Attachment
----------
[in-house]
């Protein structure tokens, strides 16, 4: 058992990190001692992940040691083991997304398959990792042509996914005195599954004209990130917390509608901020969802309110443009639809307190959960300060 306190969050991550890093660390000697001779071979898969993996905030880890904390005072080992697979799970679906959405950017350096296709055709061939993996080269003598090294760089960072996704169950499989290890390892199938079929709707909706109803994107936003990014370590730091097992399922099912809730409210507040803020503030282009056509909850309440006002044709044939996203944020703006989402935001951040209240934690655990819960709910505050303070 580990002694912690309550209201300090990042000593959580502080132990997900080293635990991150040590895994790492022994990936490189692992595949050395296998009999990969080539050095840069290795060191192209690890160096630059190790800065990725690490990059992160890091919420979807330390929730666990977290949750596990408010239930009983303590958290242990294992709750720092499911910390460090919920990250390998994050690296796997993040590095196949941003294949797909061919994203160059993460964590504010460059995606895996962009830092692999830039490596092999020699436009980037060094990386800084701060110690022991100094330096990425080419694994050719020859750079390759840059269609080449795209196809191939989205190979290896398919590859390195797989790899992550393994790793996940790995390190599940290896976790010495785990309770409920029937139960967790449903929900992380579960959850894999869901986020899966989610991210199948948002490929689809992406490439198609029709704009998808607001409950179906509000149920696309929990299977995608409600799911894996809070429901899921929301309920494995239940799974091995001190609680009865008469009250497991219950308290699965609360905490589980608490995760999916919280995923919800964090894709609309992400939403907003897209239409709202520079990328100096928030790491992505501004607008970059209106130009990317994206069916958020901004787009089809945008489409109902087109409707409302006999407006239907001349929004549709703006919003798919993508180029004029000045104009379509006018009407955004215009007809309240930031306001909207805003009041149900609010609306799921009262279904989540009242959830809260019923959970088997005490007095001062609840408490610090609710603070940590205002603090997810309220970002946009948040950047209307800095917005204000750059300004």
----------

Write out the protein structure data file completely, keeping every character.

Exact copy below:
[in-house]
């Protein structure tokens, strides 16, 4: 058992990190001692992940040691083991997304398959990792042509996914005195599954004209990130917390509608901020969802309110443009639809307190959960300060 306190969050991550890093660390000697001779071979898969993996905030880890904390005072080992697979799970679906959405950017350096296709055709061939993996080269003598090294760089960072996704169950499989290890390892199938079929709707909706109803994107936003990014370590730091097992399922099912809730409210507040803020503030282009056509909850309440006002044709044939996203944020703006989402935001951040209240934690655990819960709910505050303070 580990002694912690309550209201300090990042000593959580502080132990997900080293635990991150040590895994790492022994990936490189692992595949050395296998009999990969080539050095840069290795060191192209690890160096630059190790800065990725690490990059992160890091919420979807330390929730666990977290949750596990408010239930009983303590958290242990294992709750720092499911910390460090919920990250390998994050690296796997993040590095196949941003294949797909061919994203160059993460964590504010460059995606895996962009830092692999830039490596092999020699436009980037060094990386800084701060110690022991100094330096990425080419694994050719020859750079390759840059269609080449795209196809191939989205190979290896398919590859390195797989790899992550393994790793996940790995390190599940290896976790010495785990309770409920029937139960967790449903929900992380579960959850894999869901986020899966989610991210199948948002490929689809992406490439198609029709704009998808607001409950179906509000149920696309929990299977995608409600799911894996809070429901899921929301309920494995239940799974091995001190609680009865008469009250497991219950308290699965609360905490589980608490995760999916919280995923919800964090894709609309992400939403907003897209239409709202520079990328100096928030790491992505501004607008970059209106130009990317994206069916958020901004787009089809945008489409109902087109409707409302006999407006239907001349929004549709703006919003798919993508180029004029000045104009379509006018009407955004215009007809309240930031306001909207805003009041149900609010609306799921009262279904989540009242959830809260019923959970088997005490007095001062609840408490610090609710603070940590205002603090997810309220970002946009948040950047209307800095917005204000750059300004």